So yes I still iron, however minimally, in memory of my mom who made the task monumentally important. Such a small, everyday occurrence, that for her meant all the world.

i try not to underestimate the small…for they are usually larger than they seem…hugmamma.  

10 thoughts on “a tribute to my mom…ironing

  1. There is something to be said for that casual look…….but from all us guys who are the beneficiaries here’s to all the wives, moms and grandmothers who’ve taken care that we look presentable……


    • When I was younger I thought ironing was okay. I didn’t love it, but I didn’t hate it. Now, I’m not as concerned. If I need something ironed, I’ll iron it. Otherwise the pile of clothes just sits there…waiting. And that’s fine. There’s more to life, like chatting with friends like you, than keeping a perfect house. Been there, done that, so over it. ha, ha.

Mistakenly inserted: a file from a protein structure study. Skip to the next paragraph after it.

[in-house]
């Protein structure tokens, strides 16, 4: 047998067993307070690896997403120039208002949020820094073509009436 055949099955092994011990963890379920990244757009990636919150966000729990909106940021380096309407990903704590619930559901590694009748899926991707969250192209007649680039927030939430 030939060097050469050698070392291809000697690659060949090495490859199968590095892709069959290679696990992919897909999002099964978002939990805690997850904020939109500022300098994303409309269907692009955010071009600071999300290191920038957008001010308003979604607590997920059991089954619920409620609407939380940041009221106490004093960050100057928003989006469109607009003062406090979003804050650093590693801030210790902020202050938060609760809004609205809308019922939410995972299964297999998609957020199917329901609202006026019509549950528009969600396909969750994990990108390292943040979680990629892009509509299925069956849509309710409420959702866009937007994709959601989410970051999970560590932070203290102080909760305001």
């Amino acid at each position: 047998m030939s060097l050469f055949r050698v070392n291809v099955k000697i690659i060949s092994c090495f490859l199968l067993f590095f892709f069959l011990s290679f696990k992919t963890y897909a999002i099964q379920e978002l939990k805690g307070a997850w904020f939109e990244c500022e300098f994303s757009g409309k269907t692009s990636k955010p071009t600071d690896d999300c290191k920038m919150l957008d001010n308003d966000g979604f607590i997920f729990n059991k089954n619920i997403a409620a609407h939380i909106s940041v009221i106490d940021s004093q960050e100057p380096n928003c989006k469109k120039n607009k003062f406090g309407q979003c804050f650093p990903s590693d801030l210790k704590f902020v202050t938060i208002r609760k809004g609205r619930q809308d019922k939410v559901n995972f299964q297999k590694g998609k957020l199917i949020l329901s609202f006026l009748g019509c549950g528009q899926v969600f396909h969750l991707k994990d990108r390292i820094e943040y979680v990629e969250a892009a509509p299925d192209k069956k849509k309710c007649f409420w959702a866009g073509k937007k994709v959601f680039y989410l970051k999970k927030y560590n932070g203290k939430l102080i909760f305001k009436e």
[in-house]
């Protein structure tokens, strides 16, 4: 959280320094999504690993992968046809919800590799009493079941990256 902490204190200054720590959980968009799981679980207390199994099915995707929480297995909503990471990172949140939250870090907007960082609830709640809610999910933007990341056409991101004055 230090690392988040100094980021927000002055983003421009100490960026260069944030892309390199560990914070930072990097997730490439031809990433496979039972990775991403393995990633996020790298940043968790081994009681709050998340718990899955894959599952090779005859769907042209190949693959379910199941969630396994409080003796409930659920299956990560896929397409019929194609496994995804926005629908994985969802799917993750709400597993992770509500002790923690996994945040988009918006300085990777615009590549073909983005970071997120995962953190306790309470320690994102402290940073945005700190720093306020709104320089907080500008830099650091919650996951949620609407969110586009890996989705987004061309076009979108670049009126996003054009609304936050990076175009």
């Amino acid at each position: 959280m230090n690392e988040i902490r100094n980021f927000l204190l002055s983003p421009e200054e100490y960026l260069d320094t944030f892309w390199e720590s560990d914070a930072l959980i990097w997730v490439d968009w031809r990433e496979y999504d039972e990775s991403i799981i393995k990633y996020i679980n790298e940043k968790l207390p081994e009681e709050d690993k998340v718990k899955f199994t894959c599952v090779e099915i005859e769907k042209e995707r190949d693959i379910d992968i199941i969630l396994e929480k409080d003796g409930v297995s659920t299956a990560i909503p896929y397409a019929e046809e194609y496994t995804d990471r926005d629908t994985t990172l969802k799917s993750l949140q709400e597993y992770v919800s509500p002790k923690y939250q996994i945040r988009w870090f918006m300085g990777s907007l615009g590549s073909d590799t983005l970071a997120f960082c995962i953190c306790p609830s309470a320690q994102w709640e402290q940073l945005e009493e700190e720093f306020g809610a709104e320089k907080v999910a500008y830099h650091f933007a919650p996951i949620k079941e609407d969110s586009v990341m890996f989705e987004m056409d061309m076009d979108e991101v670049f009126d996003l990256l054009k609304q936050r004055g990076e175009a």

hugs for your being back to blogging…missed you lots…hugmamma. 🙂


      • There is no things such having a perfect house when you have a busy interesting life ( or that means you have some people doing it for you but I call this cheating 😉 )
        That great to blog again !! Even if it’s quite tough now because I’m not used to do it though.
        Well I guess, I will have to think harder and to do some brain storming about interesting posts to write. 🙂